Heat Stress Concerns for Oil & Gas Workers

Date: June 21, 2022

Alan Anderson, Sr. Risk Control Consultant

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What Is Heat Stress, How Does It Happen, and Who Is Affected? 

Each year, thousands of employees become sick from heat exposure while on the job. Oil and gas workers are no exception, as they often get exposed to high temperatures and humidity at the job site. Heat stress occurs when a worker's body temperature rises above safe limits. When the body can't control its temperature, the body temperature rises, sweating fails, and the heart rate increases.

Heatstroke, heat exhaustion, and heat cramps are common types of heat stress and can be dangerous. Certain factors such as age, weight, use of drugs or alcohol, fitness level, degree of acclimatization, metabolism, medications, and other medical conditions can affect a worker's sensitivity to heat. Set up an occupational medical monitoring program for workers with a higher risk of heat illnesses but remains confidential.

Employers should train workers on the effects of heat stress and how to prevent it.

Protecting Oil and Gas Workers from Heat Stress

Rest, Water, Shade

Oil and gas workers should be provided with proficient rest, water, and shade while working. During high heat stress periods, require workers to take breaks in cooler areas such as a shady spot, air-conditioned vehicle, or nearby building. Keep in mind that OSHA refers to rest as refraining from strenuous activities. Workers can be assigned as spotters or asked to perform other light-duty work while resting.

Drinking water is essential to preventing heat stress. Workers should drink 1 liter per hour, even if they aren't thirsty, to maintain hydration throughout the day. Managers and supervisors should encourage workers to avoid drinking energy drinks as they can increase dehydration. If workers choose to drink them, they should drink at least 1.5 liters of water along with the energy drink.

Personal Protective Equipment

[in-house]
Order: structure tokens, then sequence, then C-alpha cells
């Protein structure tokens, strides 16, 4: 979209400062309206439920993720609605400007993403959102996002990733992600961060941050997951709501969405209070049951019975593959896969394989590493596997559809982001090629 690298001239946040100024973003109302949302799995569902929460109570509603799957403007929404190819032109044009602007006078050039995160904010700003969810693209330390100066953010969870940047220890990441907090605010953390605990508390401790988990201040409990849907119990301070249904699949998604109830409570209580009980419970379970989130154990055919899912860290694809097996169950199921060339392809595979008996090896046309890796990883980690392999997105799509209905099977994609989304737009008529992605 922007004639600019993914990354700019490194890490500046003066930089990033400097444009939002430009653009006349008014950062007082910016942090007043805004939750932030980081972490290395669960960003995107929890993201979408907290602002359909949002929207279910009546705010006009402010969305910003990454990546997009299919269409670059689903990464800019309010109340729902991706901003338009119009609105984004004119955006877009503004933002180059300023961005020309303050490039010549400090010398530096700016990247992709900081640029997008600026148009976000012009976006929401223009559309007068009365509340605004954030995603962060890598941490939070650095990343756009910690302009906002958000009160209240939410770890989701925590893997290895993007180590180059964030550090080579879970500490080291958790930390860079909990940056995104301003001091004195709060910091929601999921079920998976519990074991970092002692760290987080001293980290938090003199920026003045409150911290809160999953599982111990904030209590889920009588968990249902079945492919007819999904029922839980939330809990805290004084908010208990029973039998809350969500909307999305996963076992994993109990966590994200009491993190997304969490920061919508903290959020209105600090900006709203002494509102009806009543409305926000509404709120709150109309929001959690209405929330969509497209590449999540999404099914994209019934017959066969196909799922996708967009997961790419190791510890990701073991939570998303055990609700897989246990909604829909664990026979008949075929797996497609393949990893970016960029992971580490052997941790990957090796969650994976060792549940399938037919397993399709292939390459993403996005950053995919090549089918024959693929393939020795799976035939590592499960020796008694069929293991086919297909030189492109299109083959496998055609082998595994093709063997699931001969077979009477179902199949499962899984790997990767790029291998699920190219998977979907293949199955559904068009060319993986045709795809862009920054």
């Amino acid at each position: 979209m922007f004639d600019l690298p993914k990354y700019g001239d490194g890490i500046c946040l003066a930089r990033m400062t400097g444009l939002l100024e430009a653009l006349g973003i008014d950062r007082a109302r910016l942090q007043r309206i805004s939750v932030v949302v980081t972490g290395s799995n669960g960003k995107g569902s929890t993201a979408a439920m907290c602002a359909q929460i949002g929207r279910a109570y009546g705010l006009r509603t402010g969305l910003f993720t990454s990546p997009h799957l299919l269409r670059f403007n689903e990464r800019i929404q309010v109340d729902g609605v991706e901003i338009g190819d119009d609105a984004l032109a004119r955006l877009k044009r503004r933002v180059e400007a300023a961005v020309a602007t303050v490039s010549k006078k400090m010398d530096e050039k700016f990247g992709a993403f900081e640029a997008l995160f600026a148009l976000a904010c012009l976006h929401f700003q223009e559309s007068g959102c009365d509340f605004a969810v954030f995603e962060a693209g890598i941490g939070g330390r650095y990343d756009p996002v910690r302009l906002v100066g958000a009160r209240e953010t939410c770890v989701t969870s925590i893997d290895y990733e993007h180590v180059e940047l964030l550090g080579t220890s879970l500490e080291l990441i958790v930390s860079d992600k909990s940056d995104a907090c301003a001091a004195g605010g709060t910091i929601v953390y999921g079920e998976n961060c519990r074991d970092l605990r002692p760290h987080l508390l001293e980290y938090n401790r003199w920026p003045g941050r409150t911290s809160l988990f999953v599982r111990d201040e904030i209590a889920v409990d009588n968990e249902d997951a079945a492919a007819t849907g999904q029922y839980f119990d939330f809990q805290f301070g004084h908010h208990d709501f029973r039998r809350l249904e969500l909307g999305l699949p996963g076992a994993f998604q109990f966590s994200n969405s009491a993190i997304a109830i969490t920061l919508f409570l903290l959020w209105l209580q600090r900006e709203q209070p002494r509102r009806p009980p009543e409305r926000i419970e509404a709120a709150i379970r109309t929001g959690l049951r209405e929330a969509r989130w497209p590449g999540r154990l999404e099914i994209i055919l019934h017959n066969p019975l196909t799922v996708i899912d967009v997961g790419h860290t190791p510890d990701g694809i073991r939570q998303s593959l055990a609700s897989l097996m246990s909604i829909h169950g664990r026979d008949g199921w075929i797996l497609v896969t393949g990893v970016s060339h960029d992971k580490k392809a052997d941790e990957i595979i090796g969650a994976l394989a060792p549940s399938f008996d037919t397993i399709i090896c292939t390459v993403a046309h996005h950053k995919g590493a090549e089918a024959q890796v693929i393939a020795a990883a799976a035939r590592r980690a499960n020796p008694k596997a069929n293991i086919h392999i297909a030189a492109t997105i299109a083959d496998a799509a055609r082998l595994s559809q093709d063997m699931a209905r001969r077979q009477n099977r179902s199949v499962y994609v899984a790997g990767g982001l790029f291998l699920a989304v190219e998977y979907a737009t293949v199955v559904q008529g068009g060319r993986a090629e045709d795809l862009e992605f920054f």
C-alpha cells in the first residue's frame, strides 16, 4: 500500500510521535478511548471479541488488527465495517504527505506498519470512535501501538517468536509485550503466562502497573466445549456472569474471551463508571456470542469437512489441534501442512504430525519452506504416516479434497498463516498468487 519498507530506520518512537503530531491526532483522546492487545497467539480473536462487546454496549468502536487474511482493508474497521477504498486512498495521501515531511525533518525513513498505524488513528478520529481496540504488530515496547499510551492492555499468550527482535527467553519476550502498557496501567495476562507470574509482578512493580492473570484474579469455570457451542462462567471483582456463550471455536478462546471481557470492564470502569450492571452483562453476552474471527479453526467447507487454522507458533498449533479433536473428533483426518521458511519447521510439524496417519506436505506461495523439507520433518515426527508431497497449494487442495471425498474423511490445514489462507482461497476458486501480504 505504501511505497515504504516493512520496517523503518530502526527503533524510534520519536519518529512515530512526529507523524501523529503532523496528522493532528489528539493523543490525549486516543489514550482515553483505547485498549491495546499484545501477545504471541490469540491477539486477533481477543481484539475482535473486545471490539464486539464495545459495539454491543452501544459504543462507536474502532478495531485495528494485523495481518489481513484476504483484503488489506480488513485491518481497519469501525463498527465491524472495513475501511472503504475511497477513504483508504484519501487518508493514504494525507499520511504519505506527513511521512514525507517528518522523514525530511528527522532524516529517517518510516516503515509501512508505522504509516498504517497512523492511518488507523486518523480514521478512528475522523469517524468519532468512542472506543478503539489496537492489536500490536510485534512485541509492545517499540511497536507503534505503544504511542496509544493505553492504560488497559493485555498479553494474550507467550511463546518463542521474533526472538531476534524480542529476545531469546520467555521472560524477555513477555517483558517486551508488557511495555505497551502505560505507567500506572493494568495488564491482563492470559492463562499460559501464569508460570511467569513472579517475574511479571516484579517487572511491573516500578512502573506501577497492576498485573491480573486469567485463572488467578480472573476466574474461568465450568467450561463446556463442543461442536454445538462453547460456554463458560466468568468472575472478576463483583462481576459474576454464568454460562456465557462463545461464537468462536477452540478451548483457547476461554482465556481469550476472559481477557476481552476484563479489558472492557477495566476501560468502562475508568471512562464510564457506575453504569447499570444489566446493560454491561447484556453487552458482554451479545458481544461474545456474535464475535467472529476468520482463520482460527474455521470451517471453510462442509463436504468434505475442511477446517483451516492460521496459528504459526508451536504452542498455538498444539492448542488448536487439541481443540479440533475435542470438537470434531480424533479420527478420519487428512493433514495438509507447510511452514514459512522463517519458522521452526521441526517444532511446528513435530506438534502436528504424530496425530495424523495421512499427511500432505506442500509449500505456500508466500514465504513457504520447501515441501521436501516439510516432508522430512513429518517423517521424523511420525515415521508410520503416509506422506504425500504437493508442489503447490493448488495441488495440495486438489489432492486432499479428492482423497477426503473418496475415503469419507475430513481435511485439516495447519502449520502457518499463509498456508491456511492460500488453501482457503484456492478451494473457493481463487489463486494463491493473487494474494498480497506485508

Wearing the proper clothing to the job site can make a big difference in body temperature and sweat evaporation. Encourage workers to wear lightweight, loose-fitting, light-colored clothing and encourage them to change if completely saturated. Fire-resistant clothing has also come a long way and has nearly become as breathable as a cotton shirt. If your company provides fire-resistant clothing for its employees, consider upgrading to the latest material.

Providing rig workers with different colored hard hats can help provide a more organized and safe work environment. Industry standards suggest service workers wear a bright yellow or orange hard hat, while experienced employees wear white. In case of an emergency, train your team to look for workers with white hard hats. Try to discourage using darker hard hats as they attract more heat than other colors.

Acclimating Oil and Gas Workers

For the first five to seven days a worker is on the job, managers or supervisors should assign the worker lighter workloads and longer rest periods to adjust to the heat unless they have already acclimated to the hot work environment. Supervisors should monitor temperatures, humidity, and workers' responses to heat at least hourly.


All workers should be aware of the signs of heat stress, especially supervisors. If a worker starts to show symptoms, have them sit down somewhere cool, like a truck, and watch over them to make sure they don't get worse.

It is uncommon for an employee who exhibits signs of heat stress to be able to return to full capacity on the same day. Once symptoms hit, the employee's risk of more serious conditions begins to escalate faster.

Heat stress is preventable. Take time to train workers on the symptoms to look for and how to prevent them. Contact your BITCO Risk Control Consultant for more ways to stay safe on the job. To find a BITCO agent near you, click the "Find an Agent" button below.

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For information purposes only. BITCO's blog content does not address all potential circumstances and is not a substitute for business, safety, or legal consultation.

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